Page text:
Rainbow Bridge is a legendary love story such as Pretty Woman, a romantic drama about a second chance of hope and the turmoils on the the search for happiness. It’s a dark cautionary tale with conflicts, everyday problems, seductions, setbacks, and deeply moving emotional moments …
Rainbow Bridge: The Story of Peter and Emily is a young adult romance novel written by Adriaen Valéry Burgis (Varick Addler). When the letter came, Emily had had more than enough of disciplinary time off from work. The parties at night had exhausted her, and she knew she looked terrible from all the substance abuse. She wanted to get back to work, but instead she discovered that the letter she had hoped would welcome her back to her job was actually a termination notice. That was the final straw, she thought. She had expected a second chance and had gotten none. Something in her decided her only recourse was to take her own life, end it for good. Peter, her neighbor, wondered why he hadn’t been seeing her for some weeks now. While he’d never be considered a stalker or anything creepy, he had a bit of a thing for Emily and would like to get to know her better if he weren’t a bit girl-shy. When he saw her windows and the mailbox open in the pouring rain, he decided that he had to check up on her. Peter knew where she kept her spare key, and, when knocking on her door failed to get a response, he went inside to find her. She was in her bed, lying pale and still, her body cold, but he was thrilled to find a weak pulse. Wrapping a cloth around the gash in her wrist after calling 911, Peter waited and prayed.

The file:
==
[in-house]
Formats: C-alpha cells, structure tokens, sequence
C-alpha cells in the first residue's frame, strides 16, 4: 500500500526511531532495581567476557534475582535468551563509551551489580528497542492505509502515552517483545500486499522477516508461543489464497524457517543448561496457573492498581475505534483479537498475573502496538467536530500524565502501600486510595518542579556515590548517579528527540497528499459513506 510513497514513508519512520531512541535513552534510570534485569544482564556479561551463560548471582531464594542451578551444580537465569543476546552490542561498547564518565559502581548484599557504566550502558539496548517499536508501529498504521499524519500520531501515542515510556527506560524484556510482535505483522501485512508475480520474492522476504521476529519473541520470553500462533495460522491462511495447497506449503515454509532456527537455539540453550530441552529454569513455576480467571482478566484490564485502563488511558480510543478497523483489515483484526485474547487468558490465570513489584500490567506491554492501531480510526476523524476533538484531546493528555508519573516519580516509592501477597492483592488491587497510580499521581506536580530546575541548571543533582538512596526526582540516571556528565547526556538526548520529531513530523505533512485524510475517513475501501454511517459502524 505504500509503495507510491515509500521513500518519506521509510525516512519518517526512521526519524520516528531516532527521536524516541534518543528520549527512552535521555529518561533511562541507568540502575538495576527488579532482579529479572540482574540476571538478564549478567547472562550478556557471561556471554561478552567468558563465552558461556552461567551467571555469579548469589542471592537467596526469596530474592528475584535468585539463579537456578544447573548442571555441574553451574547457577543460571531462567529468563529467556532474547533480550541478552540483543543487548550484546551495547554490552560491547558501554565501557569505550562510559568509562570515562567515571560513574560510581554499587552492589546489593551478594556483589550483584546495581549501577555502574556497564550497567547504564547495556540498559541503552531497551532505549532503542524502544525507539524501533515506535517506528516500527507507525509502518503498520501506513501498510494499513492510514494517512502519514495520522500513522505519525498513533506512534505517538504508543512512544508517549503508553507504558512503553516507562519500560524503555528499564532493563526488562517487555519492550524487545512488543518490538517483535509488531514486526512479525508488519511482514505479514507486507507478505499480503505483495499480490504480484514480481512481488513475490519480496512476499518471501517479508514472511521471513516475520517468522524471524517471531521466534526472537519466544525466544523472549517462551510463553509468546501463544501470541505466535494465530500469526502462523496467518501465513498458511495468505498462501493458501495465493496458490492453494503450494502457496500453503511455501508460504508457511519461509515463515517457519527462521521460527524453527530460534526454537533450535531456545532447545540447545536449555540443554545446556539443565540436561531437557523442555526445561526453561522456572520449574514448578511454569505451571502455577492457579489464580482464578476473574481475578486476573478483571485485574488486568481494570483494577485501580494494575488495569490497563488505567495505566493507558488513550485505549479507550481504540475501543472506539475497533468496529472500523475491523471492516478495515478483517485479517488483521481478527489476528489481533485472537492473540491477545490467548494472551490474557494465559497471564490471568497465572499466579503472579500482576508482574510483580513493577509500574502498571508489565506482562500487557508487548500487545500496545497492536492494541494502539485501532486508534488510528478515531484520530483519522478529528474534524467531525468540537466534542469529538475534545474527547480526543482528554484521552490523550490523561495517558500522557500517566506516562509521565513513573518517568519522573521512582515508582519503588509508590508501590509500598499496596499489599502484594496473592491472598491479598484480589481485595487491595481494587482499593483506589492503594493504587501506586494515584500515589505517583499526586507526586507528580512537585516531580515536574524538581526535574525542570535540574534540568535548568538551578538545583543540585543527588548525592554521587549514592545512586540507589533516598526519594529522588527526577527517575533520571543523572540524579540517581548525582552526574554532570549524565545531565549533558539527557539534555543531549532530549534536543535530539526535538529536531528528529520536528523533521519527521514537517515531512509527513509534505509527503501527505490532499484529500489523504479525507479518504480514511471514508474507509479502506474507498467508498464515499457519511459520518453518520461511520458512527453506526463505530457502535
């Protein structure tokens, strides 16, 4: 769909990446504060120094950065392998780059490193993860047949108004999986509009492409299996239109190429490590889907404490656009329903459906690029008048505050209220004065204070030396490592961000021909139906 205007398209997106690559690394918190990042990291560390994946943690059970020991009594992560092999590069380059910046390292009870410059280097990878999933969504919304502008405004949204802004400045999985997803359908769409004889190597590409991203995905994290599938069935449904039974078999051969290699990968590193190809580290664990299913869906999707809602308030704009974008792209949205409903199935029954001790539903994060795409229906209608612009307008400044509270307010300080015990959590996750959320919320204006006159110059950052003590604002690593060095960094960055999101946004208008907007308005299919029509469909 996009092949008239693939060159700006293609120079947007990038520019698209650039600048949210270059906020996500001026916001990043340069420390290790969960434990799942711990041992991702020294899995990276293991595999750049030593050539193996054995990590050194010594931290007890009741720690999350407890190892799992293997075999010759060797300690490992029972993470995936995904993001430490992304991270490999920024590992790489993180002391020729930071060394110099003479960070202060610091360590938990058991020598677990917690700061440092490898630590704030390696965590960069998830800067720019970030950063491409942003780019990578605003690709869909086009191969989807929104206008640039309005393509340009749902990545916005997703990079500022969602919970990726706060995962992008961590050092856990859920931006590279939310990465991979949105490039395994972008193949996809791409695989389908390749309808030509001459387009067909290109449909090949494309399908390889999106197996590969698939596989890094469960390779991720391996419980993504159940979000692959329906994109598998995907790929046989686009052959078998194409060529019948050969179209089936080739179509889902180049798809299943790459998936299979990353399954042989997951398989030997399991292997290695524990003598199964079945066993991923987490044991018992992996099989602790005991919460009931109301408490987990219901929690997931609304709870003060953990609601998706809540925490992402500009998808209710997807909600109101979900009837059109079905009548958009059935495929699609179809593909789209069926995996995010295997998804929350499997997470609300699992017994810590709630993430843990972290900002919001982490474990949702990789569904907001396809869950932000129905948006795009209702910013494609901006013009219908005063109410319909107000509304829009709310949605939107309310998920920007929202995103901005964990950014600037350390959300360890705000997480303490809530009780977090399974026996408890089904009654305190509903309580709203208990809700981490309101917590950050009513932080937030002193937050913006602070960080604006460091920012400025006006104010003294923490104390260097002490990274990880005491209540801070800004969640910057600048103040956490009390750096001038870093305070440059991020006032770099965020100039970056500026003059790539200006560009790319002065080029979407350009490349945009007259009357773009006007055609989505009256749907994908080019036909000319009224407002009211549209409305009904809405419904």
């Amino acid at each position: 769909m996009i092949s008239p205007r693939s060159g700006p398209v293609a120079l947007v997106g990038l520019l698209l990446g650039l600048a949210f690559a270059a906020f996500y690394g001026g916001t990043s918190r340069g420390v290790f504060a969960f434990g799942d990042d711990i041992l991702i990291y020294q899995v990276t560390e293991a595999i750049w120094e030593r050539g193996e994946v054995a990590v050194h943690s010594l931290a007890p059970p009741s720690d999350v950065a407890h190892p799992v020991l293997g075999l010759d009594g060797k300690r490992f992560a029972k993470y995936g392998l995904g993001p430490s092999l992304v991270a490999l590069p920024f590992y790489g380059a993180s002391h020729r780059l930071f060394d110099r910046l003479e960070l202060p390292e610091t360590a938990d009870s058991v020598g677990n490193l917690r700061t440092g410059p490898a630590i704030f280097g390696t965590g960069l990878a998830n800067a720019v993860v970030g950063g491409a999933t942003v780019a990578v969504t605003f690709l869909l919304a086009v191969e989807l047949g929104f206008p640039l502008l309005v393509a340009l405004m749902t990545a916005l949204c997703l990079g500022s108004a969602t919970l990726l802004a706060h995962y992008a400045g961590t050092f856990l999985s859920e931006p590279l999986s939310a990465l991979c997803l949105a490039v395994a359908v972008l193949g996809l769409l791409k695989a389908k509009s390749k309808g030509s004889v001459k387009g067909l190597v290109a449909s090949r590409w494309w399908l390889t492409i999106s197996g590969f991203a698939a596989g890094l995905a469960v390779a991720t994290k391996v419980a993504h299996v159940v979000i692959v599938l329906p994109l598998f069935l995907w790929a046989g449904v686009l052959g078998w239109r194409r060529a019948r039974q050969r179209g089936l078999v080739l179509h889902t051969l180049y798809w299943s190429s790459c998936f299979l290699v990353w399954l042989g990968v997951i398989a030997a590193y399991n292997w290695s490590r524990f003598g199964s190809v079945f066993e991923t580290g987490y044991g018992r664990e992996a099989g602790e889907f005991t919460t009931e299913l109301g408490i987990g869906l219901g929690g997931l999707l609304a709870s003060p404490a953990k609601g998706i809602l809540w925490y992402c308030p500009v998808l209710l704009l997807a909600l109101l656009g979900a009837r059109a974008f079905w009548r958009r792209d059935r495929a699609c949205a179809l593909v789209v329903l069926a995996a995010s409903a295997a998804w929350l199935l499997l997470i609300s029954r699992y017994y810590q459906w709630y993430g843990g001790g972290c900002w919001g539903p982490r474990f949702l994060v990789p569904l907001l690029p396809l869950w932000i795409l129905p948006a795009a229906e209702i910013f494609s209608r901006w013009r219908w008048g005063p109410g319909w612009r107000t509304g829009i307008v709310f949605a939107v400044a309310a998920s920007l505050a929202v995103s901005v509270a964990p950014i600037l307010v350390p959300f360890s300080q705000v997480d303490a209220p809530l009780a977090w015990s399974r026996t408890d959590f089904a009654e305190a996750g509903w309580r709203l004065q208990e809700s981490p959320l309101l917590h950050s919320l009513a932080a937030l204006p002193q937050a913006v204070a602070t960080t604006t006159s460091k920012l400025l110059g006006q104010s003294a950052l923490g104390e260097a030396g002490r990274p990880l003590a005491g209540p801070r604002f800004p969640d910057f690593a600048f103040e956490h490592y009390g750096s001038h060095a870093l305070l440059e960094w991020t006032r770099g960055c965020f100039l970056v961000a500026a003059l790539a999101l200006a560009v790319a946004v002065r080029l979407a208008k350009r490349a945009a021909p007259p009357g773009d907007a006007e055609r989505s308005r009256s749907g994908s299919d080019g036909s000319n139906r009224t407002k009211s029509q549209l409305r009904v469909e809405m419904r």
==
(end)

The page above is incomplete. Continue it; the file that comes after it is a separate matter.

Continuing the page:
Adriaen Valéry Burgis’ young adult romance novel, Rainbow Bridge: The Story of Peter and Emily, was initially conceived as a dark drama about the blink and you miss it society in today’s New York (but could also play anywhere else).
The book chronicles the love of a young stockbroker for a recovering cocaine addict, one who had tried to quit several times before her suicide attempt. Their fairy tale romance is not without the struggles and stresses that are part and parcel of coping with addiction. The relationship between Emily and Peter also originally involved controversial themes, including Emily being addicted to drugs; part of the deal was that she had to stay off drugs for their relationship.
Burgis’ treatment of the steps necessary for combating addiction is compassionate and detailed, and he carefully addresses the motivations and support system an addict needs to quit. Another aspect of the story worth mentioning is the impact domestic abuse has on families, including those who are not directly victimized. This is a well-written and compelling love story with characters I quickly began to care about.
Rainbow Bridge: The Story of Peter and Emily is highly recommended.